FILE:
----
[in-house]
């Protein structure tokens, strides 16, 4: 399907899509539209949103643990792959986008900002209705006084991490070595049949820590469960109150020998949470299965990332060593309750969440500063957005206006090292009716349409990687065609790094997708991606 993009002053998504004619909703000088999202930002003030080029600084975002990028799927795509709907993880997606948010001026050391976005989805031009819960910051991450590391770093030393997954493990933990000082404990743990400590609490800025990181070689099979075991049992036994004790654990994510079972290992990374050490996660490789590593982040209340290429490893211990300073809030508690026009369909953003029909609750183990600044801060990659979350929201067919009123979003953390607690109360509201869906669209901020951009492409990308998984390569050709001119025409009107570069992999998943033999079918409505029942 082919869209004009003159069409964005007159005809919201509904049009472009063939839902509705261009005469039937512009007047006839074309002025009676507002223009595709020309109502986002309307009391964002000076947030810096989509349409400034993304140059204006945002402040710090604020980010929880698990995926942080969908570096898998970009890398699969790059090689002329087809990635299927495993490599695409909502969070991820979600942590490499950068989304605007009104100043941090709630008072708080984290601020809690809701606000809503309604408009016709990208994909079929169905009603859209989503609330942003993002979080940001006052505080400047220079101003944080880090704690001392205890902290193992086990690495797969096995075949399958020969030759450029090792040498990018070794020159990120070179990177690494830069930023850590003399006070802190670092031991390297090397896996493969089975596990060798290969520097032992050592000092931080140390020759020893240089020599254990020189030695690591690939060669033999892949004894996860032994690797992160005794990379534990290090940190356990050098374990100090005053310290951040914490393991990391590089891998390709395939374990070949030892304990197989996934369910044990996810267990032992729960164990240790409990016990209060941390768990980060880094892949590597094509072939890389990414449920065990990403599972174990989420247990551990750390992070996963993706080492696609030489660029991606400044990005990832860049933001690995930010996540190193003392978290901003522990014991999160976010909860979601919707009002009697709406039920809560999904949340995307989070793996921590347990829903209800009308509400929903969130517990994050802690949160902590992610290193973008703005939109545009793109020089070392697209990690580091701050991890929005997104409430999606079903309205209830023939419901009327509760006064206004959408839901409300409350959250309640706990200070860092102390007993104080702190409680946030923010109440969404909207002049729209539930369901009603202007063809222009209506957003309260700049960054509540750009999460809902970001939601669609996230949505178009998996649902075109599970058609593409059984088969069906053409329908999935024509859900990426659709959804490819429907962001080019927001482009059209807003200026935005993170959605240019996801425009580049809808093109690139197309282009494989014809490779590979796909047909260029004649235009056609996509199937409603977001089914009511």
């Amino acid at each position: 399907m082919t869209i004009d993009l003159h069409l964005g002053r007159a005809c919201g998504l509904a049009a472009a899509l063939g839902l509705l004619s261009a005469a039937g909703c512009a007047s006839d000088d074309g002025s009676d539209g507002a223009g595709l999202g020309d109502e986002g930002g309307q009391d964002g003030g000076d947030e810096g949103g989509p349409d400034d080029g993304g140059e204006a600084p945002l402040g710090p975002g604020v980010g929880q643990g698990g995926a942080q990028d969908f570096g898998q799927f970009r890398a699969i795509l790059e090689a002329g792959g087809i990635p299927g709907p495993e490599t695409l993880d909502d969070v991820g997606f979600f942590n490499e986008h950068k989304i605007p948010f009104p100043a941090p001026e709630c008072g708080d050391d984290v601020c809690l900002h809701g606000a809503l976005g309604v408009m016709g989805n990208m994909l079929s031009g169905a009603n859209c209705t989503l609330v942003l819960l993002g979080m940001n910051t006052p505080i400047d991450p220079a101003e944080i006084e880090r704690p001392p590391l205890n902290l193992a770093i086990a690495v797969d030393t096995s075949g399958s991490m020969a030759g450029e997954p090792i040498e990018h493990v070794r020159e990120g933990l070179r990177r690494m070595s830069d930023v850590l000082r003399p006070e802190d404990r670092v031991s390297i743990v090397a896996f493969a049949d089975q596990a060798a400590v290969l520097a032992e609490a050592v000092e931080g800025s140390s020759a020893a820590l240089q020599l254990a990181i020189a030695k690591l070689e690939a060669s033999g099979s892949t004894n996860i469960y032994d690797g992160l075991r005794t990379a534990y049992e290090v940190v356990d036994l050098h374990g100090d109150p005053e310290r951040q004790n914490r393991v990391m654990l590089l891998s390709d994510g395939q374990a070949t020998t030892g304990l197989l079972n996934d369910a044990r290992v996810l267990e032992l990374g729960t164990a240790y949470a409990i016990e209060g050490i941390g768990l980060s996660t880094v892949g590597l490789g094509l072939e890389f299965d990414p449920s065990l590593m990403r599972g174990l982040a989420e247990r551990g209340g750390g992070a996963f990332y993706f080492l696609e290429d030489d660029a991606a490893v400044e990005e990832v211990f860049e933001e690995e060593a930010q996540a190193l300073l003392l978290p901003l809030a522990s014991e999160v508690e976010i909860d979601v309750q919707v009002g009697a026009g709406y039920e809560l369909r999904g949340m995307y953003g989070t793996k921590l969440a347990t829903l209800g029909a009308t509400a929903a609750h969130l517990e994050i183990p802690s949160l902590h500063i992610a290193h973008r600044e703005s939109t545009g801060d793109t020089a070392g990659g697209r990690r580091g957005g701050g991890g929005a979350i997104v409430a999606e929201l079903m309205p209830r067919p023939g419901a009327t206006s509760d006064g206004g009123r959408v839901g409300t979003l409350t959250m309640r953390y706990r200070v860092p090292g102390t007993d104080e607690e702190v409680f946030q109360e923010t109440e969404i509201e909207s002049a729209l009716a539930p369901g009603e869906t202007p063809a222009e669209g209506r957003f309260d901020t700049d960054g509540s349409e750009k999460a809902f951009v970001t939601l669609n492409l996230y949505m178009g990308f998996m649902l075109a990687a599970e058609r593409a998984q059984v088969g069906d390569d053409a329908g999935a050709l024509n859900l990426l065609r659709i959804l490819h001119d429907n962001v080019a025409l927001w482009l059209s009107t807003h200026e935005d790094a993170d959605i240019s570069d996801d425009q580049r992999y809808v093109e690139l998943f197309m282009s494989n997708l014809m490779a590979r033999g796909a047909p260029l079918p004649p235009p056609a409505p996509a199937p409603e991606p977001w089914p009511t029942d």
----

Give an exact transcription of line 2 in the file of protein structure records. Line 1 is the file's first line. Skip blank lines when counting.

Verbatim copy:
């Protein structure tokens, strides 16, 4: 399907899509539209949103643990792959986008900002209705006084991490070595049949820590469960109150020998949470299965990332060593309750969440500063957005206006090292009716349409990687065609790094997708991606 993009002053998504004619909703000088999202930002003030080029600084975002990028799927795509709907993880997606948010001026050391976005989805031009819960910051991450590391770093030393997954493990933990000082404990743990400590609490800025990181070689099979075991049992036994004790654990994510079972290992990374050490996660490789590593982040209340290429490893211990300073809030508690026009369909953003029909609750183990600044801060990659979350929201067919009123979003953390607690109360509201869906669209901020951009492409990308998984390569050709001119025409009107570069992999998943033999079918409505029942 082919869209004009003159069409964005007159005809919201509904049009472009063939839902509705261009005469039937512009007047006839074309002025009676507002223009595709020309109502986002309307009391964002000076947030810096989509349409400034993304140059204006945002402040710090604020980010929880698990995926942080969908570096898998970009890398699969790059090689002329087809990635299927495993490599695409909502969070991820979600942590490499950068989304605007009104100043941090709630008072708080984290601020809690809701606000809503309604408009016709990208994909079929169905009603859209989503609330942003993002979080940001006052505080400047220079101003944080880090704690001392205890902290193992086990690495797969096995075949399958020969030759450029090792040498990018070794020159990120070179990177690494830069930023850590003399006070802190670092031991390297090397896996493969089975596990060798290969520097032992050592000092931080140390020759020893240089020599254990020189030695690591690939060669033999892949004894996860032994690797992160005794990379534990290090940190356990050098374990100090005053310290951040914490393991990391590089891998390709395939374990070949030892304990197989996934369910044990996810267990032992729960164990240790409990016990209060941390768990980060880094892949590597094509072939890389990414449920065990990403599972174990989420247990551990750390992070996963993706080492696609030489660029991606400044990005990832860049933001690995930010996540190193003392978290901003522990014991999160976010909860979601919707009002009697709406039920809560999904949340995307989070793996921590347990829903209800009308509400929903969130517990994050802690949160902590992610290193973008703005939109545009793109020089070392697209990690580091701050991890929005997104409430999606079903309205209830023939419901009327509760006064206004959408839901409300409350959250309640706990200070860092102390007993104080702190409680946030923010109440969404909207002049729209539930369901009603202007063809222009209506957003309260700049960054509540750009999460809902970001939601669609996230949505178009998996649902075109599970058609593409059984088969069906053409329908999935024509859900990426659709959804490819429907962001080019927001482009059209807003200026935005993170959605240019996801425009580049809808093109690139197309282009494989014809490779590979796909047909260029004649235009056609996509199937409603977001089914009511």